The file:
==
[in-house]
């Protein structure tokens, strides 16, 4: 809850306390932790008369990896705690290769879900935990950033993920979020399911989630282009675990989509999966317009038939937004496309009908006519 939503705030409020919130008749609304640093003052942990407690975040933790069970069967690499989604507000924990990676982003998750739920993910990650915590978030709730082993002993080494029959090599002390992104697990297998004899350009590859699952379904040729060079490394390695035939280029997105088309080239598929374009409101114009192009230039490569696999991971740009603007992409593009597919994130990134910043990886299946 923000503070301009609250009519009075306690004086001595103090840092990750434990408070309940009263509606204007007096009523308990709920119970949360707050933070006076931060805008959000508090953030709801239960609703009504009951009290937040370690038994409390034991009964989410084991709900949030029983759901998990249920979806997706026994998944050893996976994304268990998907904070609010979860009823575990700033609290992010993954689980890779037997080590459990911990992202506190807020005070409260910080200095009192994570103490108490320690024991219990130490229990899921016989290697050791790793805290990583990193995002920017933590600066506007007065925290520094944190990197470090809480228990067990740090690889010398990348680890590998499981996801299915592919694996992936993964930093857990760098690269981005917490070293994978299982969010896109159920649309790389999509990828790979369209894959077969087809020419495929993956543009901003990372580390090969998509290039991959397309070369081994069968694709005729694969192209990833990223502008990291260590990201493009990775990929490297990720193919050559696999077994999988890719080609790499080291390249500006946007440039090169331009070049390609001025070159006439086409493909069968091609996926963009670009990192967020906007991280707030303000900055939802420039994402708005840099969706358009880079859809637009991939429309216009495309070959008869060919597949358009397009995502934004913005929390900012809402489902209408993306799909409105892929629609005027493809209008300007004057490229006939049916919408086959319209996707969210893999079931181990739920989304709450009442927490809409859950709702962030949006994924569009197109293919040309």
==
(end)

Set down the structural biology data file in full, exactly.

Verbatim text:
[in-house]
């Protein structure tokens, strides 16, 4: 809850306390932790008369990896705690290769879900935990950033993920979020399911989630282009675990989509999966317009038939937004496309009908006519 939503705030409020919130008749609304640093003052942990407690975040933790069970069967690499989604507000924990990676982003998750739920993910990650915590978030709730082993002993080494029959090599002390992104697990297998004899350009590859699952379904040729060079490394390695035939280029997105088309080239598929374009409101114009192009230039490569696999991971740009603007992409593009597919994130990134910043990886299946 923000503070301009609250009519009075306690004086001595103090840092990750434990408070309940009263509606204007007096009523308990709920119970949360707050933070006076931060805008959000508090953030709801239960609703009504009951009290937040370690038994409390034991009964989410084991709900949030029983759901998990249920979806997706026994998944050893996976994304268990998907904070609010979860009823575990700033609290992010993954689980890779037997080590459990911990992202506190807020005070409260910080200095009192994570103490108490320690024991219990130490229990899921016989290697050791790793805290990583990193995002920017933590600066506007007065925290520094944190990197470090809480228990067990740090690889010398990348680890590998499981996801299915592919694996992936993964930093857990760098690269981005917490070293994978299982969010896109159920649309790389999509990828790979369209894959077969087809020419495929993956543009901003990372580390090969998509290039991959397309070369081994069968694709005729694969192209990833990223502008990291260590990201493009990775990929490297990720193919050559696999077994999988890719080609790499080291390249500006946007440039090169331009070049390609001025070159006439086409493909069968091609996926963009670009990192967020906007991280707030303000900055939802420039994402708005840099969706358009880079859809637009991939429309216009495309070959008869060919597949358009397009995502934004913005929390900012809402489902209408993306799909409105892929629609005027493809209008300007004057490229006939049916919408086959319209996707969210893999079931181990739920989304709450009442927490809409859950709702962030949006994924569009197109293919040309």